My featured story this week on my “World’s Oldest Stuff” blog is about an ancient artificial pigment called Egyptian Blue. This pigment has a unique property which is now being investigated for use in modern applications as varied as specialized inks and medical imaging.
Egyptian Blue is an artificial pigment which most experts believe was first created in Egypt more than 4,500 years ago. At some point in time, researchers discovered that when a red light is applied to the pigment, it reflects infrared light. Museum conservators and archaeologists have taken advantage of this unique property to spot fake artifacts and to verify others for more than ten years. Now other researchers have made new discoveries about this ancient coloring agent.
A team of chemists at the University of Georgia studying Egyptian Blue’s primary molecule, calcium copper tetrasilicate, have discovered the pigment can reflect infrared radiation even when reduced to the thickness of a single layer a thousand times thinner than a human hair. Now they’re busy dreaming up uses for this discovery.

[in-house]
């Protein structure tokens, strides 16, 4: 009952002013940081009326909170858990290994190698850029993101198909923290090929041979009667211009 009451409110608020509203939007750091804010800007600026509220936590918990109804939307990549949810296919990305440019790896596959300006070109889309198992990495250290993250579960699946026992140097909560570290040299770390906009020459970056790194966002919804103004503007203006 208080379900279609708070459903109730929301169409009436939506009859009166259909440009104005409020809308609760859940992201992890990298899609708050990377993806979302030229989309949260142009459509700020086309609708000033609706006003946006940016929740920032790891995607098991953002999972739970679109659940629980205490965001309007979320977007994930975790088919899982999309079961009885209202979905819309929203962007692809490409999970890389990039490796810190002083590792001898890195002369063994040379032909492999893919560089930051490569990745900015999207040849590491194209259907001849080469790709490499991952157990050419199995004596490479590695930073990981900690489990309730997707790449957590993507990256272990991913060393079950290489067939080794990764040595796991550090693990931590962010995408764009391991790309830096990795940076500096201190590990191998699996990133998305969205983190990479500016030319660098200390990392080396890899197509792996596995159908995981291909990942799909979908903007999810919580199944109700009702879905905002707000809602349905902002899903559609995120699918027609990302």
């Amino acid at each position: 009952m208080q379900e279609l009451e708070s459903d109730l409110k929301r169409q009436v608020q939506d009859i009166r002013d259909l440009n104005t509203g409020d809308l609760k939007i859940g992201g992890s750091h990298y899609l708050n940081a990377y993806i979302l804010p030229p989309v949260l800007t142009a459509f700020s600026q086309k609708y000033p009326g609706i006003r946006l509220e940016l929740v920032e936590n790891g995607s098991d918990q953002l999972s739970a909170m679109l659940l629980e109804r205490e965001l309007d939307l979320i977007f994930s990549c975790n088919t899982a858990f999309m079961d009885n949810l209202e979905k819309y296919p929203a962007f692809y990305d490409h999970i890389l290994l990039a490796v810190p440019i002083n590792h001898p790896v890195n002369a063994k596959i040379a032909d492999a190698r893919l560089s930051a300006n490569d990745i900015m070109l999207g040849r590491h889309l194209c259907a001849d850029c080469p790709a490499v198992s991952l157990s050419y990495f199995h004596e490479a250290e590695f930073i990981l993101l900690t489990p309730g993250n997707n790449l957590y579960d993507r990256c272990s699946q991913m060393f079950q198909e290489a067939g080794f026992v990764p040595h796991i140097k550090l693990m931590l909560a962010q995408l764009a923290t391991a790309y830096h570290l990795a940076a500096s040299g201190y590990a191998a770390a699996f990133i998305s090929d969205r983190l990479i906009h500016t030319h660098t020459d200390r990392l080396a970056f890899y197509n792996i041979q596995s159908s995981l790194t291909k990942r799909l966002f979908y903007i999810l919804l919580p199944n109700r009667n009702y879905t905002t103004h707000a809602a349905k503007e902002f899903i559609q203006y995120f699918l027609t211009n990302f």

Tina Salguero, a member of the University of Georgia team, believes the calcium copper tetrasilicate could be used in medical imaging applications since infrared radiation can easily pass through human tissue. Other possible applications might include new types of security inks used to prevent the forgery official documents and paper currencies. Other potential applications for the molecule involve possible uses in LED and optical fiber technologies.
Both LEDs and optical fibers transmit signals using infrared light. Since calcium copper tetrasilicate works so well in extremely tiny quantities, it might be possible to further miniaturize electronic components, for example.
Did the ancient Egyptians know about the unique reflecting properties of Egyptian Blue? Unless they had some way of producing red light, the answer is that they probably did not. But we keep finding out that the ancient ones knew things we are only now discovering. Personally, I wouldn’t put anything past them.
Archaeology’s website is at
If you’d like to read my article about the "World’s Oldest Pigment," go here